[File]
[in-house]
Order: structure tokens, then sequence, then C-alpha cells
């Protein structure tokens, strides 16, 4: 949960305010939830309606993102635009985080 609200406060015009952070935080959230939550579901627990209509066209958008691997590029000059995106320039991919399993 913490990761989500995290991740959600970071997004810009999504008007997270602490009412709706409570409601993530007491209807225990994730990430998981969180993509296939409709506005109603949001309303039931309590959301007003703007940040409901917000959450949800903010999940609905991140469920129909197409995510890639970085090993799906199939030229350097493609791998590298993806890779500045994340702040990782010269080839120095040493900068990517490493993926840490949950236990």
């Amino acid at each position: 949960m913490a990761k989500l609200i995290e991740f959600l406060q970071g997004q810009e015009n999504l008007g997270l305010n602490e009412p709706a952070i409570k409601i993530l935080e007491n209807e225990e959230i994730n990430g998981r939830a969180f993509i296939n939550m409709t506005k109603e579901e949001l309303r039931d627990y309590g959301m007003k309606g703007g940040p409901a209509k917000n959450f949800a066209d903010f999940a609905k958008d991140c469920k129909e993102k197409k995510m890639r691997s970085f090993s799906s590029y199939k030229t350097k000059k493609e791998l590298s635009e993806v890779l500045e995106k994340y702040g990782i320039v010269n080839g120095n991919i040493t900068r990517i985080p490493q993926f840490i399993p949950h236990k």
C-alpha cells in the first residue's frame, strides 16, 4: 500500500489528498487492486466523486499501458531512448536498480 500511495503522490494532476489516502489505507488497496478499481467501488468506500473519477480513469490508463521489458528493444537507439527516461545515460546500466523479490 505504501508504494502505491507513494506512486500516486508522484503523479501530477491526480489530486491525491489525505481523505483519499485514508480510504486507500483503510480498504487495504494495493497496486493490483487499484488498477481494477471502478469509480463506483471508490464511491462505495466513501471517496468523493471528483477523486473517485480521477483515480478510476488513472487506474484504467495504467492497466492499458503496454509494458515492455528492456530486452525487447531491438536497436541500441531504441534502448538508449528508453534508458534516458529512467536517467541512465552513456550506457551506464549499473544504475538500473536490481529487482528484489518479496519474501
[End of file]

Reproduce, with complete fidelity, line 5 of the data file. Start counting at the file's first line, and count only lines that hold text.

C-alpha cells in the first residue's frame, strides 16, 4: 500500500489528498487492486466523486499501458531512448536498480 500511495503522490494532476489516502489505507488497496478499481467501488468506500473519477480513469490508463521489458528493444537507439527516461545515460546500466523479490 505504501508504494502505491507513494506512486500516486508522484503523479501530477491526480489530486491525491489525505481523505483519499485514508480510504486507500483503510480498504487495504494495493497496486493490483487499484488498477481494477471502478469509480463506483471508490464511491462505495466513501471517496468523493471528483477523486473517485480521477483515480478510476488513472487506474484504467495504467492497466492499458503496454509494458515492455528492456530486452525487447531491438536497436541500441531504441534502448538508449528508453534508458534516458529512467536517467541512465552513456550506457551506464549499473544504475538500473536490481529487482528484489518479496519474501